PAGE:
Awareness of Religious Discrimination during the Festive Season Awareness of Religious Discrimination during the Festive Season

Awareness of Religious Discrimination during the Festive Season

8 December 2020 | Employment and Safety

Australia is a vibrant and multicultural nation, which requires employers to be aware of the risk of discrimination during the festive season. It’s important that festive functions such as Christmas parties, recognise cultural and religious diversity.

In Issue

The festive season is well and truly upon us as we see our city and shopping centres dressed in vibrant Christmas decorations. However, this begs the question of whether such expressions are appropriate in workplaces and leaves employers pondering what the ‘correct’ approach is to the celebration of Christmas in the workplace. While Christmas is a predominantly Christian festival, it’s increasingly celebrated as a cultural event, including in the workplace.

Employers ought to be cautious of workplace decoration and festive functions so as to ensure they respect and consider the beliefs of non-Christian employees. Recognising and embracing diversity in the workplace helps all staff feel valued and creates a positive workplace culture. This goal must be acknowledged and contributed to in the midst of the festive season.

The Background

Anti-discrimination legislation in Australia prohibits unfair treatment of employees because of their religious beliefs (holding, or not holding, a religious belief or view that is nor against the law) or religious activity (taking part, or not taking part or refusing to take part, in a religious activity that is not against the law).

Employers can be held liable for discriminatory conduct in the workplace, as well as individuals involved in the conduct.

Practical Implications for Employers

Does this mean celebrating Christmas or having a Christmas party may open up your business to religious discrimination claims? Not necessarily. Rather, the key is to ensure employers take those positive steps and make sure no one feels excluded or forced to participate in workplace festivities. There are numerous things you can do as an employer to cater for varying religions including:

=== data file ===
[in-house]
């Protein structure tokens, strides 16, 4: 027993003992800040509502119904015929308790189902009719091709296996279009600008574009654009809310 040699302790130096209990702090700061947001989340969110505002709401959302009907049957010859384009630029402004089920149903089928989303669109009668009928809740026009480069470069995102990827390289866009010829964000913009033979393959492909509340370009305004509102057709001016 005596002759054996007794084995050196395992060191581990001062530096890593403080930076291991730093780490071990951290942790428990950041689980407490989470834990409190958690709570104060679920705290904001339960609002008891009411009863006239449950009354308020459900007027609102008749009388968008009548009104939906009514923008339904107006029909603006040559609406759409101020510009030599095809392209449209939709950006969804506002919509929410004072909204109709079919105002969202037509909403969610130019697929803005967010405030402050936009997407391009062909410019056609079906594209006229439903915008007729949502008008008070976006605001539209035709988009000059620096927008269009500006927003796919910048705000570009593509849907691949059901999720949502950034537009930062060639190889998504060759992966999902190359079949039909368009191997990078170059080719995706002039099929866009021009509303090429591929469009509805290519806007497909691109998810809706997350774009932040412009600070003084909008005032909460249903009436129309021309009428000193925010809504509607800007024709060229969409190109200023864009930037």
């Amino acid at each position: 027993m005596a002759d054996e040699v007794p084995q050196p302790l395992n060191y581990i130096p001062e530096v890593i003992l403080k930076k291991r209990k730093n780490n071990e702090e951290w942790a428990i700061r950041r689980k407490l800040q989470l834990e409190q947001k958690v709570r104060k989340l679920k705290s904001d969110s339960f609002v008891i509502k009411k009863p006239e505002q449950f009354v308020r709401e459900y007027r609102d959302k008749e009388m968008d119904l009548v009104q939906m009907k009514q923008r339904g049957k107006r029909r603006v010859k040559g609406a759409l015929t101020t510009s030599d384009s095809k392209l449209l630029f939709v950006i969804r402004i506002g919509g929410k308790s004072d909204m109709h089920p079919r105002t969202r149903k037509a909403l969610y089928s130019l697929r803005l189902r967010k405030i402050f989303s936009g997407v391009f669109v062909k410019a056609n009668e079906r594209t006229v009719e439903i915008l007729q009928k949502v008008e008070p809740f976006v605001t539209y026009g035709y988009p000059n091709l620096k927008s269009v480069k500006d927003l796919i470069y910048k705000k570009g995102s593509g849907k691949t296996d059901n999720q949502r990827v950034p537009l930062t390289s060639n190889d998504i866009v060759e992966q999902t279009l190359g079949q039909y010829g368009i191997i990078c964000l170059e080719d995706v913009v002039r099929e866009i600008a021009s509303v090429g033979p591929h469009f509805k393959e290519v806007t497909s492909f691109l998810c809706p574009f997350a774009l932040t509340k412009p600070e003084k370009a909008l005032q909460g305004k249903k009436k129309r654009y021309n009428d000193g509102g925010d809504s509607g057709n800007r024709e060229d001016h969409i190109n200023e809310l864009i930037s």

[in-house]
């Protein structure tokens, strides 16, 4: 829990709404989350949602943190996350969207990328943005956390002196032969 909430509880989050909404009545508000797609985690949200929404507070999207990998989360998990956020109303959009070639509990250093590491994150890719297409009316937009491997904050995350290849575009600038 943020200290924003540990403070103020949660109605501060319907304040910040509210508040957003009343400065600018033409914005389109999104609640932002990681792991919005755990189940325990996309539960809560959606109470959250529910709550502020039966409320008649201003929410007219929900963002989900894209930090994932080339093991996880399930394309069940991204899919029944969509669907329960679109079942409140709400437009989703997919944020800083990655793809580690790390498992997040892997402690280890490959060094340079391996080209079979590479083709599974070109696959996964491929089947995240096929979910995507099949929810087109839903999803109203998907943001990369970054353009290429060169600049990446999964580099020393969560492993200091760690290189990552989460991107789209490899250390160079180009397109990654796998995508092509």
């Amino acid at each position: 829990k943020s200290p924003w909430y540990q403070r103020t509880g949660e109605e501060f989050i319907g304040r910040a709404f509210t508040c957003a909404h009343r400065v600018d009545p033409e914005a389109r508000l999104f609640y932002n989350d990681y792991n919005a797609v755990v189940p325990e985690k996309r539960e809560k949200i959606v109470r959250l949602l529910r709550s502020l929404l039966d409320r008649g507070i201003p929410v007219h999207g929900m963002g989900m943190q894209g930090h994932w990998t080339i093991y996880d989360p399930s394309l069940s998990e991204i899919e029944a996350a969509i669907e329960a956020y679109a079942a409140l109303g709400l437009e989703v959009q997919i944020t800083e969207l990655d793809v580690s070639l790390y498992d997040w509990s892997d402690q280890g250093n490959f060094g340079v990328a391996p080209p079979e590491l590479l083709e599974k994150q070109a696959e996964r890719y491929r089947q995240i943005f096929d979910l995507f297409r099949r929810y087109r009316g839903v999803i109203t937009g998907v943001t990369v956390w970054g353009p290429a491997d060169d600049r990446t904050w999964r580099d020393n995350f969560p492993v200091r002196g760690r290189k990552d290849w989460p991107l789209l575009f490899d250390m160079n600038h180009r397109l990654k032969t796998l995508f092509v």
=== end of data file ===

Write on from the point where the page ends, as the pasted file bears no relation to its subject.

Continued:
Office Décor

Employers are encouraged to utilise common sense and reason regarding decorations in the workplace. As the office or workplace is a universal area representing the employer as a whole, the most important consideration is that decorations are not to create an unnavigable workspace. Accordingly, employers are encouraged to tread on the side of caution when it comes to displaying any majorly religious decorations that may offend the beliefs of others.

Christmas Parties

Employers must be careful to take various religions into account when planning the date, location, theme and catering for Christmas parties. For example, ensuring no-alcohol options are available, accommodating for any dietary requirements including vegetarian or vegan options, avoidance of any potentially offensive themes and finishing time in order to cater for individual employee circumstances. Employers should therefore liaise with their employees, making themselves aware of certain arrangements that may leave staff from different religions disadvantaged and then review or alter proposed arrangements accordingly.

Days off

Christmas is traditionally a slow time of year for certain business and as such it is common practice for employees to take time off during the festive period. However, there may be unique circumstances wherein certain employees wish to take time off during other times of the year for other cultural or religious holidays. If it is reasonable to do so, employers are encouraged to cater for such beliefs in order to ensure an employee of a chosen religion or belief is not at a particular disadvantage when compared to other employees. It is important to be aware of other cultural or religious holidays during the festive season to ensure equal opportunities for all employees.

This article was written by Merna Elyas, a vacation clerk in our Insurance & Health team. 

Get In Touch

Corrina Dowling

Corrina Dowling

Special Counsel